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SAIV SourceBook

SAIV is a Public Service Project Coordinated by the Center for Partnership Studies

Introduction and Invitation

We invite you to join in one of the most urgent enterprise of our time: constructing solid foundations for global cultures of peace. This is the goal of the Spiritual Alliance to Stop Intimate Violence (SAIV), founded by myself Riane Eisler, and Nobel Peace Laureate Betty Williams. The mission of SAIV is to stop violence in family and other intimate relations, which is the training ground for the violence of war, crime, political repression, and terrorism.

The Pandemic of Violence

Intimate violence devastates the lives of millions, wreaking havoc on families, communities, and society at large. It affects us all, not only because of its enormous health, social, and spiritual costs, but because ending it is essential to creating a more peaceful and equitable world.

A recent United Nations study reported that violence against women and children is the most pervasive violation of human rights in the world today. In the United States alone at least four million women a year are physically abused, with up to 70% of female murder victims killed by their male partners, and it is estimated that violence against women is even higher in some world regions. According to the World Health Organization (WHO), each year 40 million children under the age of 15 are victims of family abuse or neglect serious enough to require medical attention. However in reality, these statistics are most likely to be greater. Many women and children fear disbelief, are ashamed, or are terrified of the possibility of further violence, and thus often do not report abuse.

Building Cultures of Peace

The United Nations declared the years 2001 to 2010 the International Decade for a Culture of Peace and Non-Violence for the Children of the World. This declaration recognizes that a lasting peace requires attention to much more than international agreements. It recognizes that moving to a time when peace is not just an interval between wars requires that we understand what kinds of cultures are peaceful or warlike, and that we join together to apply this knowledge.

Drawing from cross-cultural and historical studies, we today have a much clearer understanding of what kinds of beliefs, behaviors, and institutions support or inhibit relations based on mutual respect, empathy, and nonviolence. We know that habits of violence in the global family of nations cannot be changed without changing habits of violence in the foundational day-to-day relations between men and women and parents and children.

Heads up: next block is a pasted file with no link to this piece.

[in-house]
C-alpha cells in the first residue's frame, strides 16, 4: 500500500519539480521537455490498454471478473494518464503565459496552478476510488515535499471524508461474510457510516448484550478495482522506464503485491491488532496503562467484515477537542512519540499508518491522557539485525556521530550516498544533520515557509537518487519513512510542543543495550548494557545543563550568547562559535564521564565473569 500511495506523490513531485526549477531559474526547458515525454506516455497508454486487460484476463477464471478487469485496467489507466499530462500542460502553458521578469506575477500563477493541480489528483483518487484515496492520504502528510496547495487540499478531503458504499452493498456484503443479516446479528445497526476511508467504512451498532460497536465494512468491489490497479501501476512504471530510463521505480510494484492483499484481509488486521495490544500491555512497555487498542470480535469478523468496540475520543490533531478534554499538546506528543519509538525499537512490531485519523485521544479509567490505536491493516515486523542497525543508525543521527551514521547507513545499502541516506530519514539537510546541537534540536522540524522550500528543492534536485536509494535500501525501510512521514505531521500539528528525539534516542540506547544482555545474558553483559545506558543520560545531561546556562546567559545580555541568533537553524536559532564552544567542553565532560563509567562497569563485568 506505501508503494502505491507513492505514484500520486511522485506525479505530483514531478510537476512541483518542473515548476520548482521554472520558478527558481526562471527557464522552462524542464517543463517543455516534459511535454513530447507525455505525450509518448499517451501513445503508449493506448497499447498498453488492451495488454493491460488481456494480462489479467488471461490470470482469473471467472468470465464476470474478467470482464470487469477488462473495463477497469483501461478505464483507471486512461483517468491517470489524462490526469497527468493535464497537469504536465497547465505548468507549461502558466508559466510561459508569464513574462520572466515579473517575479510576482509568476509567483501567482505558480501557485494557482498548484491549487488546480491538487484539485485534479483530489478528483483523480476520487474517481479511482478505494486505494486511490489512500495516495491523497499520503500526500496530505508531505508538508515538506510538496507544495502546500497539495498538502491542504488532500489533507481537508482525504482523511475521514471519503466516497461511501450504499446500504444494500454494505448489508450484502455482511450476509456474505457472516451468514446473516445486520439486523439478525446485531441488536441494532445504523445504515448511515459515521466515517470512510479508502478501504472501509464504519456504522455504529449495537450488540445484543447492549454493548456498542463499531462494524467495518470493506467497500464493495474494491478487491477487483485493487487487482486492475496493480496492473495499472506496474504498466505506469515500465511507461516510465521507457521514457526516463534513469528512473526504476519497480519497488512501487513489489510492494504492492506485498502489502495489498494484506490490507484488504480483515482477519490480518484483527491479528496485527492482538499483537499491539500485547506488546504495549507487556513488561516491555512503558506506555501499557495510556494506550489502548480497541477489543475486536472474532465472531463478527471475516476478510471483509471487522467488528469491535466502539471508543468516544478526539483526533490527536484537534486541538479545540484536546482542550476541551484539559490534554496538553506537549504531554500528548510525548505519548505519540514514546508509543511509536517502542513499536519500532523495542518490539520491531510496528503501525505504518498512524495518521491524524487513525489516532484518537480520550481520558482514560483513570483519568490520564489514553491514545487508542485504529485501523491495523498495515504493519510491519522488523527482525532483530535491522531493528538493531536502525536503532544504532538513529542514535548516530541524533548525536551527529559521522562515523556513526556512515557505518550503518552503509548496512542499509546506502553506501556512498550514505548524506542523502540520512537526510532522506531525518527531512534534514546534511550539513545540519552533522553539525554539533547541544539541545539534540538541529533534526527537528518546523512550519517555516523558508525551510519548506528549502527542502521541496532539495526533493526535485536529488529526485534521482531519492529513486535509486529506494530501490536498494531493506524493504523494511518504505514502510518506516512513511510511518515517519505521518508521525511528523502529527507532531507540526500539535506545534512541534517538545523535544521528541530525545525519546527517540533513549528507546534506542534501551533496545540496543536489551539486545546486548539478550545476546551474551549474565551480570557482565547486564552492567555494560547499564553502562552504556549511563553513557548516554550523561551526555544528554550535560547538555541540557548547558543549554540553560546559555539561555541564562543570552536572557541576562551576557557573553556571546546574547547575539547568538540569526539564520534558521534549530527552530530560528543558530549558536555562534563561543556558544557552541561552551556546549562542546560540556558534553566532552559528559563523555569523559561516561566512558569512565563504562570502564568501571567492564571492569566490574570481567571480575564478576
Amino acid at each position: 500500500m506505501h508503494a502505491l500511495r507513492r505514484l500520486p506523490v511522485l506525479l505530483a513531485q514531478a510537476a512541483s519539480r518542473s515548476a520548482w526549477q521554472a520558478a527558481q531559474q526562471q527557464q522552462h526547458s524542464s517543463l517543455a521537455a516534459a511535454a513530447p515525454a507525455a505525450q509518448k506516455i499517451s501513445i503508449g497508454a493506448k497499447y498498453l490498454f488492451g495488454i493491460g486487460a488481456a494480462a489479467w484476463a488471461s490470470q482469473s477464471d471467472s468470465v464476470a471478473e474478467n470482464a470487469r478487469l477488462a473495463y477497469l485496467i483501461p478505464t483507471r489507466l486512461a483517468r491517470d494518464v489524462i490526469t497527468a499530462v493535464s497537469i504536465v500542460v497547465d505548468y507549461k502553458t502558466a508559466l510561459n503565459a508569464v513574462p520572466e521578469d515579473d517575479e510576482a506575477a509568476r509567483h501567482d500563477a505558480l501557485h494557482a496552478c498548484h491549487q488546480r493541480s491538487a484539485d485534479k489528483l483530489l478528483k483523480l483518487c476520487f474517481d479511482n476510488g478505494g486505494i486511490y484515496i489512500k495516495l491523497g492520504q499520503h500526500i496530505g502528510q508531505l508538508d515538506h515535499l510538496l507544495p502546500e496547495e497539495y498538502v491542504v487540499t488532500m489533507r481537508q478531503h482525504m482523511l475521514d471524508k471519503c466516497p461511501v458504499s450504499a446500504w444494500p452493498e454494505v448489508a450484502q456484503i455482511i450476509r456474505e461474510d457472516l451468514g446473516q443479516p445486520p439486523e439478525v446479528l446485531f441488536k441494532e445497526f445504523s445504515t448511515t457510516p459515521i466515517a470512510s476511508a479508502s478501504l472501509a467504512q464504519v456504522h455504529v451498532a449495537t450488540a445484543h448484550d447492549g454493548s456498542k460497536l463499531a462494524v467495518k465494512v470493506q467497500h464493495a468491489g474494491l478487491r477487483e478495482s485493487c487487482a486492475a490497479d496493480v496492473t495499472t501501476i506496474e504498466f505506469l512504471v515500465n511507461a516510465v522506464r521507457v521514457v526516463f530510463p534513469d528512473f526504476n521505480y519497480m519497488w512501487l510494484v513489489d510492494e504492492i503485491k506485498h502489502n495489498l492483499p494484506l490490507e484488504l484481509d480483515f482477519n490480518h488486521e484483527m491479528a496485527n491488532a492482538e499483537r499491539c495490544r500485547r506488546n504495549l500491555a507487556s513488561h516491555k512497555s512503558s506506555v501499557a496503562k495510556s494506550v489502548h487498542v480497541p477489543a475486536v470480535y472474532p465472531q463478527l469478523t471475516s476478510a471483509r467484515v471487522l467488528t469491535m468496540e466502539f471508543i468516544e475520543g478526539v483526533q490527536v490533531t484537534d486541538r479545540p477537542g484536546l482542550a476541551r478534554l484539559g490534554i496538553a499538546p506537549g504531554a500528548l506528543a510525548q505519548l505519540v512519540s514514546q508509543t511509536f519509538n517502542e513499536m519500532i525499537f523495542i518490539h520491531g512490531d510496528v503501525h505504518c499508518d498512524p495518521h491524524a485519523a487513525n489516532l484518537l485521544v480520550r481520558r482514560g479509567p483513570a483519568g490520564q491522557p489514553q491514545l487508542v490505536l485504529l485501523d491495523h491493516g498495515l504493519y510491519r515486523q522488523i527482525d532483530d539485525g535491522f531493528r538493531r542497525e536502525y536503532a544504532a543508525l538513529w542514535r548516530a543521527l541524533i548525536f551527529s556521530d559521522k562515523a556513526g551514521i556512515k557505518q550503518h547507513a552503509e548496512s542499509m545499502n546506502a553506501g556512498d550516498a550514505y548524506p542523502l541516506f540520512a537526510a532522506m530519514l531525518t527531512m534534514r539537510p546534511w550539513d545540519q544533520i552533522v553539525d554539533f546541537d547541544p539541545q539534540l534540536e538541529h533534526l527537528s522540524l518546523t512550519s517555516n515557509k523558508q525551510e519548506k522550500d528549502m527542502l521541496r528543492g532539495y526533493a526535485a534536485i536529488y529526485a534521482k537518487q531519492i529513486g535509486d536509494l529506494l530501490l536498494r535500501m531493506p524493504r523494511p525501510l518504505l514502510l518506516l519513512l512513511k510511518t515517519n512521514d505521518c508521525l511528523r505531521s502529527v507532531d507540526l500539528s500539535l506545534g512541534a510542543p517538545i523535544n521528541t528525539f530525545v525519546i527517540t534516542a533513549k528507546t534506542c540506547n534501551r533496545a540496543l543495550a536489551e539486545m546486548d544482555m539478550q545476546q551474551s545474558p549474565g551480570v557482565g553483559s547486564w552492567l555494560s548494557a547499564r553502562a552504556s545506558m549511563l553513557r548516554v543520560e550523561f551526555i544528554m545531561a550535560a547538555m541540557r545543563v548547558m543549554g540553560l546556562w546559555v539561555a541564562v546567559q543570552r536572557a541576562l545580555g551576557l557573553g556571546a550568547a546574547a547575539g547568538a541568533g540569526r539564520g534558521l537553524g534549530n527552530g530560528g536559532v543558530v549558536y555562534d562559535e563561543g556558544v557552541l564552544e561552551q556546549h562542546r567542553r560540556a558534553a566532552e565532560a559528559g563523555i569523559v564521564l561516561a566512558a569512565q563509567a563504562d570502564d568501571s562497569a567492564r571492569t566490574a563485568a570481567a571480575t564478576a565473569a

It is in intimate relations that people learn to accept the use of violence to impose one's will as normal and right, or to relate to others in empathic, mutually respectful, nonviolent ways. Throughout history, and cross-culturally, the most violently despotic and warlike cultures have been those where violence, or the threat of violence, is used to maintain domination of parent over child and man over woman. We see this connection in the European Middle Ages, in Hitler's Germany, and in the Taliban's Afghanistan, and in other so-called religious fundamentalist cultures both Western and Eastern. It is a disturbingly familiar pattern found in both secular and religious cultures; and if we don't learn from history, we're doomed to repeat it.

Taking a Stand

We invite you to use this Sourcebook to break cycles of violence in all relations - from intimate to international. SAIV focuses attention on the link between intimate and intranational and international violence. It is a call to spiritual leaders, both well known and grass roots, to spread the message that intimate violence will no longer be condoned. Religious leaders have moral authority. Their authority can help end the epidemic of intimate violence that blights, and often takes, the lives of millions of women and children worldwide. SAIV provides materials to raise consciousness among leaders and policy makers as well as men and women worldwide through the SAIV website and sourcebook.  

With your active participation, SAIV can be a major stepping stone toward a better future. What follows are resources that you can use. For example, through the nine-week reflection, discussion, and action guide based on The Power of Partnership , you can engage your friends, colleagues, and communities in the essential process of personal and cultural transformation.

Cultures are human creations. They are dynamic, interactive, and not immune to external stimuli. They can be changed. However, fundamental changes will not happen overnight. There will continue to be resistance. But, if we do not address the cornerstones of violence and abuse, we will not have the foundations for a more equitable, peaceful, and sustainable future. Working together with courage and persistence, we can each help lay foundations for cultures of peace worldwide.

Riane Eisler
President, Center for Partnership Studies, human rights activist, author of The Chalice and The Blade , Sacred Pleasure , Tomorrow's Children , The Power of Partnership , and The Real Wealth of Nations .

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